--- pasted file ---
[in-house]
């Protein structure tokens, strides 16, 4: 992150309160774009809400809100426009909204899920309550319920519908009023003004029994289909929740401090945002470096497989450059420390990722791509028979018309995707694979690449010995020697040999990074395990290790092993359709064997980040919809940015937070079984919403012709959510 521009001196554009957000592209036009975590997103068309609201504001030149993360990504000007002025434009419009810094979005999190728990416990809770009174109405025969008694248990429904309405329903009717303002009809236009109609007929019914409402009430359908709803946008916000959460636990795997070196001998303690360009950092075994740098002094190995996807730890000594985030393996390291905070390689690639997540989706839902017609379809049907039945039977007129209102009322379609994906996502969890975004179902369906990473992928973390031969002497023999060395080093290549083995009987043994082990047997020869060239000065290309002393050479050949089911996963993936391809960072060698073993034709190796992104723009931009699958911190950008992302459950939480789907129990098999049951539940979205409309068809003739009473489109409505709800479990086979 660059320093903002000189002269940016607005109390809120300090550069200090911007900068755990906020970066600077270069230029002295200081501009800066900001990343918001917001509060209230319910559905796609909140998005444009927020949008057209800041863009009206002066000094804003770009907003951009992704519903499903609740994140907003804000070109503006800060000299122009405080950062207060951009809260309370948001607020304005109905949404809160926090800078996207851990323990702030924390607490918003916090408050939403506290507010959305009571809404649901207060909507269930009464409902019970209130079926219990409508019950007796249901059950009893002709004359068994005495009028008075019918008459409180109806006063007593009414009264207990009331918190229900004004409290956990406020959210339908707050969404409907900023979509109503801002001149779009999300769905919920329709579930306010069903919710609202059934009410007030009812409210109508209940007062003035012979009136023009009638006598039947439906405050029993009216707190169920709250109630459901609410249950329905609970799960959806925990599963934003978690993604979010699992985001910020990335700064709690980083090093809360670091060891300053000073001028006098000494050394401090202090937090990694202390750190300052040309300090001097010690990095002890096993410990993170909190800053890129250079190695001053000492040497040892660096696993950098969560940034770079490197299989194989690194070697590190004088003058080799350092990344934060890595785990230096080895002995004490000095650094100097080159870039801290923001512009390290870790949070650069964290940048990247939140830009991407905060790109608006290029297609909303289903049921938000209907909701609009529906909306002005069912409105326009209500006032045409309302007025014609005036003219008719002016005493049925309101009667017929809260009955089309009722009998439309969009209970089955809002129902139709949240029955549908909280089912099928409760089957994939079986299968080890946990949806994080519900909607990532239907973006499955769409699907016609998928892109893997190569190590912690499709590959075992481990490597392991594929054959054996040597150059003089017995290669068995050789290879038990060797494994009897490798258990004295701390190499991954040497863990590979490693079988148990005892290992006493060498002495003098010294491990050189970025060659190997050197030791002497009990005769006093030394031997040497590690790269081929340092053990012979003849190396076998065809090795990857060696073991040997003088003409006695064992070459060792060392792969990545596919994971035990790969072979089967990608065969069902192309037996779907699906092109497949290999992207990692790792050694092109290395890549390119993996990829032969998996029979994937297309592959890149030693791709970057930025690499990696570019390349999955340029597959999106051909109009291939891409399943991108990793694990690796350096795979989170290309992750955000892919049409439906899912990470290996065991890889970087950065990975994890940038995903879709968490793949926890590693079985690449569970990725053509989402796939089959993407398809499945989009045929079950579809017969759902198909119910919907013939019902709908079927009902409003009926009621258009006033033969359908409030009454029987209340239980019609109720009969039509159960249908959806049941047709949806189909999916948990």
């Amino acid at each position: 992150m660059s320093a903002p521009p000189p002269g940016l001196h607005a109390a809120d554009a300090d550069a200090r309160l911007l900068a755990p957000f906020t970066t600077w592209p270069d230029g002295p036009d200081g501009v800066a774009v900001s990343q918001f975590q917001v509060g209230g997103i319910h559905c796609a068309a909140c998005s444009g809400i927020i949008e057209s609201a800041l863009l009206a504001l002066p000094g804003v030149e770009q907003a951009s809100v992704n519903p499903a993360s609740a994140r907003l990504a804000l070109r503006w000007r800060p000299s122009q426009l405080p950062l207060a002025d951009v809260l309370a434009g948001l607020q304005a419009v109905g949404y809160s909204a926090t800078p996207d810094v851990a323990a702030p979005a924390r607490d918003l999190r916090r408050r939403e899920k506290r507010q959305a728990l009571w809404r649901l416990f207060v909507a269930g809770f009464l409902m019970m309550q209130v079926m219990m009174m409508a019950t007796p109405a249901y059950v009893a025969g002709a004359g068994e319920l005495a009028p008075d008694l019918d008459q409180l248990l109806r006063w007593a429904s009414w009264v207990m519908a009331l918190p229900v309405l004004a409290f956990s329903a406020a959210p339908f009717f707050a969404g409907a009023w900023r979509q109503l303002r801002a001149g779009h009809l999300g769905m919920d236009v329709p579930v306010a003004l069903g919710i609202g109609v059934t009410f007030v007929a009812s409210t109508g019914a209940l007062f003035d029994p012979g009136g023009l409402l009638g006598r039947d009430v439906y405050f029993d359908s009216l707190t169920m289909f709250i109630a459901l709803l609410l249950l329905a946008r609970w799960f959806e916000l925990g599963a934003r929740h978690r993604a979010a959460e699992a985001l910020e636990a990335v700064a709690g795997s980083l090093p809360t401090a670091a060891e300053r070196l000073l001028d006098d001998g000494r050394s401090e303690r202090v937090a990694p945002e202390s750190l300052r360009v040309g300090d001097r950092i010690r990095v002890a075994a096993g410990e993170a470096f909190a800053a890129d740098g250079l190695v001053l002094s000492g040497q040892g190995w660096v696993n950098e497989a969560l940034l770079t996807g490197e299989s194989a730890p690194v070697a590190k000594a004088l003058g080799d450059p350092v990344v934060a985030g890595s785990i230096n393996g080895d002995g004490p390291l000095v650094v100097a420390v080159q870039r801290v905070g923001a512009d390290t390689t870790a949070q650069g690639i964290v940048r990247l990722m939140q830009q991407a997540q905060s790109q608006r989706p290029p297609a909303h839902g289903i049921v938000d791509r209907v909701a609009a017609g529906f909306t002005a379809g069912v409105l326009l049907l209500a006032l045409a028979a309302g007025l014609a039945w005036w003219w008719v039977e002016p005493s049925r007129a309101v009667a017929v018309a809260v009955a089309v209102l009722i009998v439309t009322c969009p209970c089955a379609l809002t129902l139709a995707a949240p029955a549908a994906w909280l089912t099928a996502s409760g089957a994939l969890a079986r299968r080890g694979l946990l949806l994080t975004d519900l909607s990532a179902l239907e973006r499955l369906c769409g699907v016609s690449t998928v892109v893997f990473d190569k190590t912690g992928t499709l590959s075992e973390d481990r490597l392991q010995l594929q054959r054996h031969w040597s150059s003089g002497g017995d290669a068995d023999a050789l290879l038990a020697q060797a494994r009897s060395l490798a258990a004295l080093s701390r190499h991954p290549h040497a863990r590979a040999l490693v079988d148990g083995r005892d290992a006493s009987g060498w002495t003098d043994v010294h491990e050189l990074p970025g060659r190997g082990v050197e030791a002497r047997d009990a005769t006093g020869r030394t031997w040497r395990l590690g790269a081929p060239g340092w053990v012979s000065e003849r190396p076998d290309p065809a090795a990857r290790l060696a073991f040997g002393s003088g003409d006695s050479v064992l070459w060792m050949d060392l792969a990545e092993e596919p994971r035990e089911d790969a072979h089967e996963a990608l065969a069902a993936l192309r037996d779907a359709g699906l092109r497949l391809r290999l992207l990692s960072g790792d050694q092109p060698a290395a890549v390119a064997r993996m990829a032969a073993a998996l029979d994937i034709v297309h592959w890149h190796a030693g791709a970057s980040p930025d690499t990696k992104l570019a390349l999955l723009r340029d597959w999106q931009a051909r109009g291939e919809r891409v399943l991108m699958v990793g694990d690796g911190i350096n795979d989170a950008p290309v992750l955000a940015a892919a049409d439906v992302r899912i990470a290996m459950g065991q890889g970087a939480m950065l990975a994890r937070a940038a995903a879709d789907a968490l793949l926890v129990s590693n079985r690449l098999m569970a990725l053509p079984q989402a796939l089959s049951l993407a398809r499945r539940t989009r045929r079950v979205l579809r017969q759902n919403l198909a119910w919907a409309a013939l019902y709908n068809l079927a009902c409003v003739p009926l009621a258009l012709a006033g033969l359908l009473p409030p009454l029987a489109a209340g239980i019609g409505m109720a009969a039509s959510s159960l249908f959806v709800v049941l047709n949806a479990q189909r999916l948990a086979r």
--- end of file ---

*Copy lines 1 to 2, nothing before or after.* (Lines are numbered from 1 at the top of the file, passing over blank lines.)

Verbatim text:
[in-house]
């Protein structure tokens, strides 16, 4: 992150309160774009809400809100426009909204899920309550319920519908009023003004029994289909929740401090945002470096497989450059420390990722791509028979018309995707694979690449010995020697040999990074395990290790092993359709064997980040919809940015937070079984919403012709959510 521009001196554009957000592209036009975590997103068309609201504001030149993360990504000007002025434009419009810094979005999190728990416990809770009174109405025969008694248990429904309405329903009717303002009809236009109609007929019914409402009430359908709803946008916000959460636990795997070196001998303690360009950092075994740098002094190995996807730890000594985030393996390291905070390689690639997540989706839902017609379809049907039945039977007129209102009322379609994906996502969890975004179902369906990473992928973390031969002497023999060395080093290549083995009987043994082990047997020869060239000065290309002393050479050949089911996963993936391809960072060698073993034709190796992104723009931009699958911190950008992302459950939480789907129990098999049951539940979205409309068809003739009473489109409505709800479990086979 660059320093903002000189002269940016607005109390809120300090550069200090911007900068755990906020970066600077270069230029002295200081501009800066900001990343918001917001509060209230319910559905796609909140998005444009927020949008057209800041863009009206002066000094804003770009907003951009992704519903499903609740994140907003804000070109503006800060000299122009405080950062207060951009809260309370948001607020304005109905949404809160926090800078996207851990323990702030924390607490918003916090408050939403506290507010959305009571809404649901207060909507269930009464409902019970209130079926219990409508019950007796249901059950009893002709004359068994005495009028008075019918008459409180109806006063007593009414009264207990009331918190229900004004409290956990406020959210339908707050969404409907900023979509109503801002001149779009999300769905919920329709579930306010069903919710609202059934009410007030009812409210109508209940007062003035012979009136023009009638006598039947439906405050029993009216707190169920709250109630459901609410249950329905609970799960959806925990599963934003978690993604979010699992985001910020990335700064709690980083090093809360670091060891300053000073001028006098000494050394401090202090937090990694202390750190300052040309300090001097010690990095002890096993410990993170909190800053890129250079190695001053000492040497040892660096696993950098969560940034770079490197299989194989690194070697590190004088003058080799350092990344934060890595785990230096080895002995004490000095650094100097080159870039801290923001512009390290870790949070650069964290940048990247939140830009991407905060790109608006290029297609909303289903049921938000209907909701609009529906909306002005069912409105326009209500006032045409309302007025014609005036003219008719002016005493049925309101009667017929809260009955089309009722009998439309969009209970089955809002129902139709949240029955549908909280089912099928409760089957994939079986299968080890946990949806994080519900909607990532239907973006499955769409699907016609998928892109893997190569190590912690499709590959075992481990490597392991594929054959054996040597150059003089017995290669068995050789290879038990060797494994009897490798258990004295701390190499991954040497863990590979490693079988148990005892290992006493060498002495003098010294491990050189970025060659190997050197030791002497009990005769006093030394031997040497590690790269081929340092053990012979003849190396076998065809090795990857060696073991040997003088003409006695064992070459060792060392792969990545596919994971035990790969072979089967990608065969069902192309037996779907699906092109497949290999992207990692790792050694092109290395890549390119993996990829032969998996029979994937297309592959890149030693791709970057930025690499990696570019390349999955340029597959999106051909109009291939891409399943991108990793694990690796350096795979989170290309992750955000892919049409439906899912990470290996065991890889970087950065990975994890940038995903879709968490793949926890590693079985690449569970990725053509989402796939089959993407398809499945989009045929079950579809017969759902198909119910919907013939019902709908079927009902409003009926009621258009006033033969359908409030009454029987209340239980019609109720009969039509159960249908959806049941047709949806189909999916948990």